It is not clear where the officials are being held or whether legal proceedings have been taken against them. In some cases, they have been reported missing by family members. In the case of the three district police chiefs in Kandahar, members of the public demanded that the Taliban arrest the men, who have long been accused of human rights abuses, one resident said.

A group of political activists have expressed concerns that some of their supporters are missing and fear they will be kidnapped.

An activist, Majeed Karar, well known for his opposition to the Taliban, posted photographs of a district governor and a young Afghan poet who he said have been kidnapped and killed in recent days. He said in a post on Twitter that he was receiving messages from friends about other murders.

The Taliban have not confirmed the detentions and, apparently determined to avoid international censorship, blamed some of the violence on others claiming to be Taliban.

The day the Taliban captured three high-level commanders after a final pitched battle at Kandahar Airport, residents began frantically gathering at the city’s stadium, in anticipation of a public execution.

The spectacle, characteristic of the Taliban regime in the 1990s, did not take place.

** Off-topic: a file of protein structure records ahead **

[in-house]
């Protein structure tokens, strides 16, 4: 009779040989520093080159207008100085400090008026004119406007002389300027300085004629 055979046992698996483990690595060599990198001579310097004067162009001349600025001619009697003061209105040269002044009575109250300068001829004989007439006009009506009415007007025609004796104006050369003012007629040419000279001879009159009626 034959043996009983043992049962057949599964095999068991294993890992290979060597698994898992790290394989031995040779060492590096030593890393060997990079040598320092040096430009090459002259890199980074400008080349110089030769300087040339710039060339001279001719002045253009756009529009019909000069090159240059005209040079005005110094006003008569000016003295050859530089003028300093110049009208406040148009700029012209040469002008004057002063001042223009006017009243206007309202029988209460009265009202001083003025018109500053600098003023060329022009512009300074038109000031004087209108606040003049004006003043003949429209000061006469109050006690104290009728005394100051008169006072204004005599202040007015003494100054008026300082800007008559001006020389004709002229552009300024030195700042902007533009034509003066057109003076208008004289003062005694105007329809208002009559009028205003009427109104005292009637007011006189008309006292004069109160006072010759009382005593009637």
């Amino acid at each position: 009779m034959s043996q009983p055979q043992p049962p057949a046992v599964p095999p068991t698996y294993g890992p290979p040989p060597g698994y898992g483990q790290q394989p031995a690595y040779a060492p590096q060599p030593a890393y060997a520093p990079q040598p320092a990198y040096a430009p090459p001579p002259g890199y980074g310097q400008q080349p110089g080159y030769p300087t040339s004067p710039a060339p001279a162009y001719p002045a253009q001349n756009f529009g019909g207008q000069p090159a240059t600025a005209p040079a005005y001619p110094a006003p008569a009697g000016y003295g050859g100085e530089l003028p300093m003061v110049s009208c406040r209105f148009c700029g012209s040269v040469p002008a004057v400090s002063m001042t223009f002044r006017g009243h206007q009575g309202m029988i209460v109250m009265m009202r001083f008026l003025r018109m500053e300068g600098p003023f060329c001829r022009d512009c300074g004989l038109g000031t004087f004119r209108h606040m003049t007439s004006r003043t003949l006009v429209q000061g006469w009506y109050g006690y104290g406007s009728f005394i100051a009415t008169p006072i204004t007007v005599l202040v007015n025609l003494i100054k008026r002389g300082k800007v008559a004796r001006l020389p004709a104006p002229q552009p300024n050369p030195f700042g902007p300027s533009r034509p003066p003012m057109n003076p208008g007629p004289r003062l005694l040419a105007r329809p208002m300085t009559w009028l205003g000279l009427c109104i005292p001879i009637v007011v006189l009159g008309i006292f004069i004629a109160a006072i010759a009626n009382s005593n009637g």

So far, there has been no massive retaliation across the country, and the killings could turn out to be cases of individual revenge, Ms Gossman said.

Human Rights Watch found that 44 people were taken from their homes and executed in July in the town of Spin Boldak, the main border post between Pakistan and southern Afghanistan. Those killed were members of the forces led by Abdul Raziq Achakzai, a CIA-trained agent opposed to the Taliban and widely accused of human rights violations.

All 44 had received letters of amnesty from the Taliban, Ms Gossman said.

Amnesty International reported that nine men, mostly local police, were massacred by members of the Taliban in July in central Ghazni province. Six were shot and three were tortured before being killed, the rights association said.

A number of former government officials have complained that even after cooperating with the Taliban to hand over their weapons and vehicles, the Taliban continued to harass them.

Bismillah Taban, head of the Interior Ministry’s police criminal investigation unit under Mr. Ghani, said his assistant turned over all equipment and weapons in his possession to the Taliban the day after they entered in Kabul.

But he said the Taliban were still looking for him.

“The Taliban detained my former collaborator in Kabul, detained him for five hours, tortured him to force him to reveal my hiding place,” he said from an undisclosed location. “I don’t believe their promise of general amnesty. They killed one of my colleagues after taking power. They will kill me too if they find me.



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Newsrust - US Top News: As Taliban tighten grip, fears of retaliation grow